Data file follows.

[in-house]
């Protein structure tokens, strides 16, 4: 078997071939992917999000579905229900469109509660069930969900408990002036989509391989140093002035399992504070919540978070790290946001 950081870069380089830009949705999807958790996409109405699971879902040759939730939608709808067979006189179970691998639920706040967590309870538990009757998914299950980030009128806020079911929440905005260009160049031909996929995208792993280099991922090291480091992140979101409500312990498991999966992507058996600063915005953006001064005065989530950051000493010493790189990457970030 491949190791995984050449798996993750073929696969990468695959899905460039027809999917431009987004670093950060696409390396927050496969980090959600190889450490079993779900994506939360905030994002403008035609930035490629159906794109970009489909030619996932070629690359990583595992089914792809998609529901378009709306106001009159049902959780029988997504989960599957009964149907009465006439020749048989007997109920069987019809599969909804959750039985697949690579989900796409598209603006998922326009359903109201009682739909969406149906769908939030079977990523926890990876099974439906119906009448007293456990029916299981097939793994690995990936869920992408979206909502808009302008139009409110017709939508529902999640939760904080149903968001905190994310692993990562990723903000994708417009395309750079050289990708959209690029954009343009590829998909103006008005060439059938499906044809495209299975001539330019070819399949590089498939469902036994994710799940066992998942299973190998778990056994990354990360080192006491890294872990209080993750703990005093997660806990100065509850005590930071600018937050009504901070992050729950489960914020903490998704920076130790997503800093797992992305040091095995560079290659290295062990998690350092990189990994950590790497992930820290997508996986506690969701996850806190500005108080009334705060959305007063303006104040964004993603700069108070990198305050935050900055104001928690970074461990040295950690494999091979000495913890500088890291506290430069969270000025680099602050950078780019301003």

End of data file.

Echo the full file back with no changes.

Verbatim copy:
[in-house]
């Protein structure tokens, strides 16, 4: 078997071939992917999000579905229900469109509660069930969900408990002036989509391989140093002035399992504070919540978070790290946001 950081870069380089830009949705999807958790996409109405699971879902040759939730939608709808067979006189179970691998639920706040967590309870538990009757998914299950980030009128806020079911929440905005260009160049031909996929995208792993280099991922090291480091992140979101409500312990498991999966992507058996600063915005953006001064005065989530950051000493010493790189990457970030 491949190791995984050449798996993750073929696969990468695959899905460039027809999917431009987004670093950060696409390396927050496969980090959600190889450490079993779900994506939360905030994002403008035609930035490629159906794109970009489909030619996932070629690359990583595992089914792809998609529901378009709306106001009159049902959780029988997504989960599957009964149907009465006439020749048989007997109920069987019809599969909804959750039985697949690579989900796409598209603006998922326009359903109201009682739909969406149906769908939030079977990523926890990876099974439906119906009448007293456990029916299981097939793994690995990936869920992408979206909502808009302008139009409110017709939508529902999640939760904080149903968001905190994310692993990562990723903000994708417009395309750079050289990708959209690029954009343009590829998909103006008005060439059938499906044809495209299975001539330019070819399949590089498939469902036994994710799940066992998942299973190998778990056994990354990360080192006491890294872990209080993750703990005093997660806990100065509850005590930071600018937050009504901070992050729950489960914020903490998704920076130790997503800093797992992305040091095995560079290659290295062990998690350092990189990994950590790497992930820290997508996986506690969701996850806190500005108080009334705060959305007063303006104040964004993603700069108070990198305050935050900055104001928690970074461990040295950690494999091979000495913890500088890291506290430069969270000025680099602050950078780019301003």